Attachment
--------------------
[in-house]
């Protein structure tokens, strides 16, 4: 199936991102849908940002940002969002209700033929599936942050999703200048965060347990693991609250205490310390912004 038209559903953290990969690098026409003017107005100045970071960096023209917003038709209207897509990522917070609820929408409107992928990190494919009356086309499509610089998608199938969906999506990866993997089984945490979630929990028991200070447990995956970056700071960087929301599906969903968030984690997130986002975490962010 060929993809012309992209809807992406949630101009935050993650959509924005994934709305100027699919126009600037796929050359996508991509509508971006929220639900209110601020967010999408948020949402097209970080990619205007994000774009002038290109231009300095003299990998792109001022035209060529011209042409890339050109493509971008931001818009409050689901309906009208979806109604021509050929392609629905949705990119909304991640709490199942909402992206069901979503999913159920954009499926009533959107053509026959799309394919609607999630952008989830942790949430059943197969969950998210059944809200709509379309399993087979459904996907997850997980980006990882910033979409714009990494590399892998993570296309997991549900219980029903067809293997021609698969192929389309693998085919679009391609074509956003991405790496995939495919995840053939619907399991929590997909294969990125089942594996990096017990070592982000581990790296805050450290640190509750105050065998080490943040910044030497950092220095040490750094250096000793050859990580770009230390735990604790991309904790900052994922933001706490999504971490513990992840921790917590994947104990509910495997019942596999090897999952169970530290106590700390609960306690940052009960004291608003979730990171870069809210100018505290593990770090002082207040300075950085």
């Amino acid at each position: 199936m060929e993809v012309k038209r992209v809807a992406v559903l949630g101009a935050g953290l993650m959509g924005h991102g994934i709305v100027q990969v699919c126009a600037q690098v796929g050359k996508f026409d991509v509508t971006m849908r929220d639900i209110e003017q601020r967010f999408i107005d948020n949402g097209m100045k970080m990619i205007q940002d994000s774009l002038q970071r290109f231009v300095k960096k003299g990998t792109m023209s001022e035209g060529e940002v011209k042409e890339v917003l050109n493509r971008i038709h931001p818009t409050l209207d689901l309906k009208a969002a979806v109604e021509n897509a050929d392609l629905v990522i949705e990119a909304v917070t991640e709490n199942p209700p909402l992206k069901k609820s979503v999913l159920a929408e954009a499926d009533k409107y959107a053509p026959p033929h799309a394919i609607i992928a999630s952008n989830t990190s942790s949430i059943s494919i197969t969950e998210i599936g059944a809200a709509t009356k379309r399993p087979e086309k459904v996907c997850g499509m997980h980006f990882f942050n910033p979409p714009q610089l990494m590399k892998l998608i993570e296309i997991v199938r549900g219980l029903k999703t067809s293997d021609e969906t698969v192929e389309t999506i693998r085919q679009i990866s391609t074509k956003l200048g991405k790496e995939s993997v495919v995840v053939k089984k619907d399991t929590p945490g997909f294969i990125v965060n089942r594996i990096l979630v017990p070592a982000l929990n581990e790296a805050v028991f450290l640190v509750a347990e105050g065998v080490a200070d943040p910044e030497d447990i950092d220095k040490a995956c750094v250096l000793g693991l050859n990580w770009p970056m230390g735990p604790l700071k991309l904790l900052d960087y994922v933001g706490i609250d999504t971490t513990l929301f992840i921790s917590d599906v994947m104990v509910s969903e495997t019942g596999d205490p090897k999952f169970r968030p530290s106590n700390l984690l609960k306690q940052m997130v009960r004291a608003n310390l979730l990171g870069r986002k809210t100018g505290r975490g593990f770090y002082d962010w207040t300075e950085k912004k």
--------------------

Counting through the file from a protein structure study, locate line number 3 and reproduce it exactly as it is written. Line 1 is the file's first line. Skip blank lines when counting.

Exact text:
């Amino acid at each position: 199936m060929e993809v012309k038209r992209v809807a992406v559903l949630g101009a935050g953290l993650m959509g924005h991102g994934i709305v100027q990969v699919c126009a600037q690098v796929g050359k996508f026409d991509v509508t971006m849908r929220d639900i209110e003017q601020r967010f999408i107005d948020n949402g097209m100045k970080m990619i205007q940002d994000s774009l002038q970071r290109f231009v300095k960096k003299g990998t792109m023209s001022e035209g060529e940002v011209k042409e890339v917003l050109n493509r971008i038709h931001p818009t409050l209207d689901l309906k009208a969002a979806v109604e021509n897509a050929d392609l629905v990522i949705e990119a909304v917070t991640e709490n199942p209700p909402l992206k069901k609820s979503v999913l159920a929408e954009a499926d009533k409107y959107a053509p026959p033929h799309a394919i609607i992928a999630s952008n989830t990190s942790s949430i059943s494919i197969t969950e998210i599936g059944a809200a709509t009356k379309r399993p087979e086309k459904v996907c997850g499509m997980h980006f990882f942050n910033p979409p714009q610089l990494m590399k892998l998608i993570e296309i997991v199938r549900g219980l029903k999703t067809s293997d021609e969906t698969v192929e389309t999506i693998r085919q679009i990866s391609t074509k956003l200048g991405k790496e995939s993997v495919v995840v053939k089984k619907d399991t929590p945490g997909f294969i990125v965060n089942r594996i990096l979630v017990p070592a982000l929990n581990e790296a805050v028991f450290l640190v509750a347990e105050g065998v080490a200070d943040p910044e030497d447990i950092d220095k040490a995956c750094v250096l000793g693991l050859n990580w770009p970056m230390g735990p604790l700071k991309l904790l900052d960087y994922v933001g706490i609250d999504t971490t513990l929301f992840i921790s917590d599906v994947m104990v509910s969903e495997t019942g596999d205490p090897k999952f169970r968030p530290s106590n700390l984690l609960k306690q940052m997130v009960r004291a608003n310390l979730l990171g870069r986002k809210t100018g505290r975490g593990f770090y002082d962010w207040t300075e950085k912004k």